• Splitting Maul

Splitting mauls are ideal for splitting wooden logs. They are designed similarly to felling axes, with a long wooden handle to deliver powerful swings. Splitting maul produces a grainy cut, which results in a split wood rather than chopped wood as cut by a falling ax. The head has the shape of a chunky wedge, with one sharp end and one blunt end. However, the former end does not need to be razor-sharp to be functional, for the shape and weight of the blade will do most of the work. Due to this reason, splitting mauls require honing much less frequently than other axes, as they can work well even when their ends are quite blunt.

  • Tomahawk Ax

First used by Native Americans, Tomahawk axes originate from North America. They were wielded by both sides in the American Revolutionary War and later in the Vietnam war. They have a straight handle and are noticeably lighter. The straight handle makes the ax easier to wield in combat and throw at an opponent, and the sharp blade makes it useful for a range of jobs, including digging, prying, chopping, and splitting. They have a multipurpose functionality, able to be used for a range of bushcraft activities. Tomahawks are also famous for use in knife throwing competitions, where they have their separate category.

  • Felling Ax

The most popular ax used today is the felling ax, also known as the American ax. These axes are designed for the specific purpose of felling trees and chopping logs of wood. A standard felling ax with a handle made of strong hickory wood weighs between two and four pounds. The characteristic long handle of the felling ax helps the wielder deliver a mighty swing with greater leverage resulting in a better cut. Its blade has a flared shape with a sharp and thin tip. The blade is forged in a specific way to cut against the grain of the wood. Felling axes chop well and are excellent for their intended use of felling small trees and branches; however, they are not ideal for splitting as their blades tend to get stuck in the wood.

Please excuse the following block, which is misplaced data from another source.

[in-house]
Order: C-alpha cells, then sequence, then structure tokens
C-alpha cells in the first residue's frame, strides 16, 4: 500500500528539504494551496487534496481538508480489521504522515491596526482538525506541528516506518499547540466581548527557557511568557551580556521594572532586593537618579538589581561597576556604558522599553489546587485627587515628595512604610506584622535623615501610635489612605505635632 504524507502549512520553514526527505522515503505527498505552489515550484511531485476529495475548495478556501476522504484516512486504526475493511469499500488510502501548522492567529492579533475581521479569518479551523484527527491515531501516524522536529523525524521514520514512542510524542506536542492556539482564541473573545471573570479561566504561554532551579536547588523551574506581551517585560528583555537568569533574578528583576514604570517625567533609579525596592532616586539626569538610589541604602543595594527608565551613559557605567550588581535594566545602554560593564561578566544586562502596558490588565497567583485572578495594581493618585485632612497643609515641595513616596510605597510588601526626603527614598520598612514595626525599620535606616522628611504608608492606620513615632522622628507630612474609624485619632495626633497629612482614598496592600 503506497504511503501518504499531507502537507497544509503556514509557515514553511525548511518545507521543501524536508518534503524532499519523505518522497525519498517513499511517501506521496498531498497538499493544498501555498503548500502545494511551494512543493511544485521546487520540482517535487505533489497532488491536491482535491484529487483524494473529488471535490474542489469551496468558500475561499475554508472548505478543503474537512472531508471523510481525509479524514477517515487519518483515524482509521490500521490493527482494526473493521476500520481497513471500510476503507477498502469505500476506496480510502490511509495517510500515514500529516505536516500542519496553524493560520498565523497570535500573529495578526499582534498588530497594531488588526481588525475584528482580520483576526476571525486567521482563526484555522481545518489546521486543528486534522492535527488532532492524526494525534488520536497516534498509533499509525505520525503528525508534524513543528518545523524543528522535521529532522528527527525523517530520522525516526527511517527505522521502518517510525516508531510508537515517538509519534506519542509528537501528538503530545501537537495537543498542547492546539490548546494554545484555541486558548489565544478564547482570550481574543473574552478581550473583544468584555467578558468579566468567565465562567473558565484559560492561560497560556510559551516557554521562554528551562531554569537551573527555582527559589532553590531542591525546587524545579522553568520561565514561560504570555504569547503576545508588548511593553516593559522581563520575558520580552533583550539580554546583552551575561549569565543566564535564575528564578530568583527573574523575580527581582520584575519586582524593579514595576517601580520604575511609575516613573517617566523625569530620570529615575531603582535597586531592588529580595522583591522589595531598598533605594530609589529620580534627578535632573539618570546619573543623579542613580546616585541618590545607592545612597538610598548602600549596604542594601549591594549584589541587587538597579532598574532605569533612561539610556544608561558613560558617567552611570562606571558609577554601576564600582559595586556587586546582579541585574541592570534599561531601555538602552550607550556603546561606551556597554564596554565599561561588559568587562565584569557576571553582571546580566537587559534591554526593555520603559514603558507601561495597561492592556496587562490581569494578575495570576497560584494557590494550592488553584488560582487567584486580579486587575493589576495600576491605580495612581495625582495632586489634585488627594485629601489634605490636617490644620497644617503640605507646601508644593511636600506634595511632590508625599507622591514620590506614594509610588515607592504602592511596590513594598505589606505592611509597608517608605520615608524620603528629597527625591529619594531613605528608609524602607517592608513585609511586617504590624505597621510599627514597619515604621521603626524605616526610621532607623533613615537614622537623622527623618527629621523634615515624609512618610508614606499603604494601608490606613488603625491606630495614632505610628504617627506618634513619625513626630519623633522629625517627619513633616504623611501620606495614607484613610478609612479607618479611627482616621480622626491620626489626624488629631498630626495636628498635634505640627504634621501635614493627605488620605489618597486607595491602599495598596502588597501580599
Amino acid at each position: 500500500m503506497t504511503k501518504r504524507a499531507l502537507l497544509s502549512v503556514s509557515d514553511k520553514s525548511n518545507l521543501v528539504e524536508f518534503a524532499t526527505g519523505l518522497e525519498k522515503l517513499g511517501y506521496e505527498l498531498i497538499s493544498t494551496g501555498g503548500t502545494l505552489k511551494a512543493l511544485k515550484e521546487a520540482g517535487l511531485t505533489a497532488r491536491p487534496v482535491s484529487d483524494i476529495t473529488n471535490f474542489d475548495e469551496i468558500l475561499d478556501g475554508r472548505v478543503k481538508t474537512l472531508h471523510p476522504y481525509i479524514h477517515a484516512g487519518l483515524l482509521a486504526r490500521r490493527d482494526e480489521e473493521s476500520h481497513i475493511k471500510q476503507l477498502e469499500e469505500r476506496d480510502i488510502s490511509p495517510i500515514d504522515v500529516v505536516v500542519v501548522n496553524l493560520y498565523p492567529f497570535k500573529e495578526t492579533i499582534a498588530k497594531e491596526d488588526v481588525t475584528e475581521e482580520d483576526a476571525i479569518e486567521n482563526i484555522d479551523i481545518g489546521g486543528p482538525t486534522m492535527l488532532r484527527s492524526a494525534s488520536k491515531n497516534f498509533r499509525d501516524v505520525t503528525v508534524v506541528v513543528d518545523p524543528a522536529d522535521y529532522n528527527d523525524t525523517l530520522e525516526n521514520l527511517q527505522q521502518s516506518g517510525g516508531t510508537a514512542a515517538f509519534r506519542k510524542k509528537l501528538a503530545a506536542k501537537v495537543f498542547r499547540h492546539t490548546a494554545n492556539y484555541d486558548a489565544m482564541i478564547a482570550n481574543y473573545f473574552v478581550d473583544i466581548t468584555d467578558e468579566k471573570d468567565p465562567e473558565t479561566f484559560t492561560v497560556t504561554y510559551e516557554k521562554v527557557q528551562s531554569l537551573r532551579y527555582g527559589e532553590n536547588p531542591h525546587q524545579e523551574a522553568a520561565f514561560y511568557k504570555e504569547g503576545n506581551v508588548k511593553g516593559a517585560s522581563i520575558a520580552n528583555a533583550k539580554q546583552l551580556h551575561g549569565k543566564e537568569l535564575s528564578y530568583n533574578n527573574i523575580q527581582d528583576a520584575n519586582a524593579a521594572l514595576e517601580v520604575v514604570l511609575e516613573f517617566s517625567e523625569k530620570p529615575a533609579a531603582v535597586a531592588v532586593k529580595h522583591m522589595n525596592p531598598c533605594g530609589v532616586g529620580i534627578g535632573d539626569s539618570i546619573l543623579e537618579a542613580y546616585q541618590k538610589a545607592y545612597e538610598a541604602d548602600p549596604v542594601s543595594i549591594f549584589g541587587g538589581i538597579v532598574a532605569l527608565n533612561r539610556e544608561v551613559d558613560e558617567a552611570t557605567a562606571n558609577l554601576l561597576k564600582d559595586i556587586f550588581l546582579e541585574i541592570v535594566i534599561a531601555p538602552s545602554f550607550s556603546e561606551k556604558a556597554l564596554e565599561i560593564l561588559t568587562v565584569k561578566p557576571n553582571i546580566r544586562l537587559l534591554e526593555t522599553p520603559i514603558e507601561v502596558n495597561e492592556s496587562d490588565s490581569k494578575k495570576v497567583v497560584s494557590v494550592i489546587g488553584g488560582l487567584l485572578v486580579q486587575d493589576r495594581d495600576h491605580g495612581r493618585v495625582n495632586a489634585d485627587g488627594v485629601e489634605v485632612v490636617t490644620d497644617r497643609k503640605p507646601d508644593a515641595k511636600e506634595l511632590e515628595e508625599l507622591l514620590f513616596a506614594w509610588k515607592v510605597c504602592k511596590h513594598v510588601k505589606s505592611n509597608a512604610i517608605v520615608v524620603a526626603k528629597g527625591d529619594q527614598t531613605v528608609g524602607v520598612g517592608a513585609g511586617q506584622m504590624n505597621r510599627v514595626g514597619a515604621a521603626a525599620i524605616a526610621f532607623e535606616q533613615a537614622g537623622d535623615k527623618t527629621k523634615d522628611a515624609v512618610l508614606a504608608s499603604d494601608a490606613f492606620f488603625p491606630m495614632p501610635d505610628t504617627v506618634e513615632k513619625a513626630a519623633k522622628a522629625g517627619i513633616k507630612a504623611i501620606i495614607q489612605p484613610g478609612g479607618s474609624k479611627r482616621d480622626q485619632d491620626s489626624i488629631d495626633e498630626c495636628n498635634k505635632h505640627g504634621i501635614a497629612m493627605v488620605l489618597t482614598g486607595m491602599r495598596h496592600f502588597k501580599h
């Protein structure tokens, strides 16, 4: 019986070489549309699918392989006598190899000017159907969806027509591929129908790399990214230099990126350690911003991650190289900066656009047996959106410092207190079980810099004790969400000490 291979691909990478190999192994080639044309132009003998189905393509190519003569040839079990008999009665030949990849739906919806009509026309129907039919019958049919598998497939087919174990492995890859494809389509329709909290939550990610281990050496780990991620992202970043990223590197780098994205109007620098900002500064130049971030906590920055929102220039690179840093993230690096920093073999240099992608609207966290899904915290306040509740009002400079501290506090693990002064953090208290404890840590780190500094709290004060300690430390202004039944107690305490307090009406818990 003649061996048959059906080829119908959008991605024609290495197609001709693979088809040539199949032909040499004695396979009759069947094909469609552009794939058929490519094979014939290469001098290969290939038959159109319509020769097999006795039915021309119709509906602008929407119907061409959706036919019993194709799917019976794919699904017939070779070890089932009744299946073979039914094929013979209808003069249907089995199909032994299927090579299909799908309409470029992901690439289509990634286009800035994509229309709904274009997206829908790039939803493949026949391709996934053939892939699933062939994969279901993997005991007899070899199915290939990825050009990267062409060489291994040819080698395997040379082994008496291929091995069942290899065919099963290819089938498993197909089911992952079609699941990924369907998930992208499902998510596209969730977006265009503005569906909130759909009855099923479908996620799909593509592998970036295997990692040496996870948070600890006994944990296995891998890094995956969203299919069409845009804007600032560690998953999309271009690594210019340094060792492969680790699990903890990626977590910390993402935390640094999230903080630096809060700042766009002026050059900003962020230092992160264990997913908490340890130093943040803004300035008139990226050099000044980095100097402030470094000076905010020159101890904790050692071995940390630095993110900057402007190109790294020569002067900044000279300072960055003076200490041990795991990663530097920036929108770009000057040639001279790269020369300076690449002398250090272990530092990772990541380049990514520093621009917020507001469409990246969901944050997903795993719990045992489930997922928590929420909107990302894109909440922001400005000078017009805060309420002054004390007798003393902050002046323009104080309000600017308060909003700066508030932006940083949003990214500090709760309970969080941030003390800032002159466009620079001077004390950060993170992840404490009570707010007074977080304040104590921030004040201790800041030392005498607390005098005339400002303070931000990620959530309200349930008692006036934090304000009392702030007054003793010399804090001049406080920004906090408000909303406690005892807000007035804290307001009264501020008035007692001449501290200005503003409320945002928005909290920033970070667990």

There are a myriad of designs available amongst felling axes, with blade patterns named after the places where they were forged. Due to the variety in felling axes, people are often confused between its different types when going ax shopping. To help you out, below we have categorized some of the most commonly used felling axes:

  • Dayton Ax

Named after Dayton, Ohio, Dayton Ax has a curved blade with a gentle flare. Axes with this style are ideal for general outdoor jobs.

  • New England Ax

The New England ax has a sharp, straight edge along the blade and a slightly bearded bottom edge.

  • Michigan Ax

First invented in the 1860s, the Michigan ax is similar in style to felling trees. It has a curved head that is perfect for chopping down large trees and dense wood.

  • Connecticut Ax

Connecticut ax is one of the most popular axes, adorned with the shape of a slightly flared edge.

The Takeaway

Axes, like every other tool, come in a multitude of shapes and sizes to be apt for different purposes. To buy the perfect ax, you should select one that is compatible with your specific needs. The ax material impacts the accuracy of its swings and the precision of its cuts. On the other hand, the shape of the blade used in an ax affects the smoothness of cuts. Before using an ax, make sure you take proper precautionary safety measures as the ax often weighs a lot, and its blade is quite sharp. The sizes differ from ax to ax depending on its intended purpose. For instance, a hunting ax is larger than a cutting ax. So, when going ax shopping, keep in mind what material you want to use the ax on and, more importantly, how you want to cut or shape that material.